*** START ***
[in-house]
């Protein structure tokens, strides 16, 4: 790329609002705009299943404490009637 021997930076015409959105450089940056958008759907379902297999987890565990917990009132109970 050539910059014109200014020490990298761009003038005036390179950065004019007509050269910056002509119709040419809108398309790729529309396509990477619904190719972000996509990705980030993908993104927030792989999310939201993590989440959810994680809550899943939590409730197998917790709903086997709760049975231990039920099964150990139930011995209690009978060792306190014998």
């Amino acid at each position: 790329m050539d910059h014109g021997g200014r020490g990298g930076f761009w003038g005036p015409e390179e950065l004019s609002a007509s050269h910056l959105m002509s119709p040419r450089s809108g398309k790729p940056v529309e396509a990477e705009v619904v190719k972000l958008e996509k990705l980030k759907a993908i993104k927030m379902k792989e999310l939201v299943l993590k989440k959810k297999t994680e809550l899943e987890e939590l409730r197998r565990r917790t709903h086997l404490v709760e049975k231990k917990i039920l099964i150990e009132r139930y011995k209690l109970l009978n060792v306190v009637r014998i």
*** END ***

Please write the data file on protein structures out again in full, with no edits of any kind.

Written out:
[in-house]
């Protein structure tokens, strides 16, 4: 790329609002705009299943404490009637 021997930076015409959105450089940056958008759907379902297999987890565990917990009132109970 050539910059014109200014020490990298761009003038005036390179950065004019007509050269910056002509119709040419809108398309790729529309396509990477619904190719972000996509990705980030993908993104927030792989999310939201993590989440959810994680809550899943939590409730197998917790709903086997709760049975231990039920099964150990139930011995209690009978060792306190014998």
């Amino acid at each position: 790329m050539d910059h014109g021997g200014r020490g990298g930076f761009w003038g005036p015409e390179e950065l004019s609002a007509s050269h910056l959105m002509s119709p040419r450089s809108g398309k790729p940056v529309e396509a990477e705009v619904v190719k972000l958008e996509k990705l980030k759907a993908i993104k927030m379902k792989e999310l939201v299943l993590k989440k959810k297999t994680e809550l899943e987890e939590l409730r197998r565990r917790t709903h086997l404490v709760e049975k231990k917990i039920l099964i150990e009132r139930y011995k209690l109970l009978n060792v306190v009637r014998i």